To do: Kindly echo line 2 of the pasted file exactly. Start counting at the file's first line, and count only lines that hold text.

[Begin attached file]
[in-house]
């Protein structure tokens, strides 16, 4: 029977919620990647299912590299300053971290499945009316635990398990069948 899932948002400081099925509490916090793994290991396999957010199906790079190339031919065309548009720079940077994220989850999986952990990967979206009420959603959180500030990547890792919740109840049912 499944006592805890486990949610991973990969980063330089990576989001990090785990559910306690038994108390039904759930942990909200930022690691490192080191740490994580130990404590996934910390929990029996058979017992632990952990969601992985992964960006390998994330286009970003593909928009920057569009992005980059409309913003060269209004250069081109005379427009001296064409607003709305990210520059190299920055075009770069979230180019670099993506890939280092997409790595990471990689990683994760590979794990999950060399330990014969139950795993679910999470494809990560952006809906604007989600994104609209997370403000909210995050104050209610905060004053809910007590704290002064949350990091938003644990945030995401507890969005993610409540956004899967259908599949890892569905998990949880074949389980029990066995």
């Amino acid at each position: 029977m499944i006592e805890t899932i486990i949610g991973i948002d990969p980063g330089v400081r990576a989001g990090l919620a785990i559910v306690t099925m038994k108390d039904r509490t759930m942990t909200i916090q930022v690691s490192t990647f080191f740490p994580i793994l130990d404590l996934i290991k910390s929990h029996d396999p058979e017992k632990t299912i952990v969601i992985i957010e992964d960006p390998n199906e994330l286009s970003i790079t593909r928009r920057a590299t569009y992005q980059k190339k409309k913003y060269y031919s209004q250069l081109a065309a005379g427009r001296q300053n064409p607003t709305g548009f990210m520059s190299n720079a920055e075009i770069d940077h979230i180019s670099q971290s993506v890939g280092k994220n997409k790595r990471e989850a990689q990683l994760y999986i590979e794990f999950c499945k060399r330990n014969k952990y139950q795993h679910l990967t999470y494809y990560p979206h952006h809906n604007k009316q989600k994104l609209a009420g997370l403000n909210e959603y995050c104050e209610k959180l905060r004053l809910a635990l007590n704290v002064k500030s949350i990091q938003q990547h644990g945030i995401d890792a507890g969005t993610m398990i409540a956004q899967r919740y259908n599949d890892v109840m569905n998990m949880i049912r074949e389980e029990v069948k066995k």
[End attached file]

């Protein structure tokens, strides 16, 4: 029977919620990647299912590299300053971290499945009316635990398990069948 899932948002400081099925509490916090793994290991396999957010199906790079190339031919065309548009720079940077994220989850999986952990990967979206009420959603959180500030990547890792919740109840049912 499944006592805890486990949610991973990969980063330089990576989001990090785990559910306690038994108390039904759930942990909200930022690691490192080191740490994580130990404590996934910390929990029996058979017992632990952990969601992985992964960006390998994330286009970003593909928009920057569009992005980059409309913003060269209004250069081109005379427009001296064409607003709305990210520059190299920055075009770069979230180019670099993506890939280092997409790595990471990689990683994760590979794990999950060399330990014969139950795993679910999470494809990560952006809906604007989600994104609209997370403000909210995050104050209610905060004053809910007590704290002064949350990091938003644990945030995401507890969005993610409540956004899967259908599949890892569905998990949880074949389980029990066995």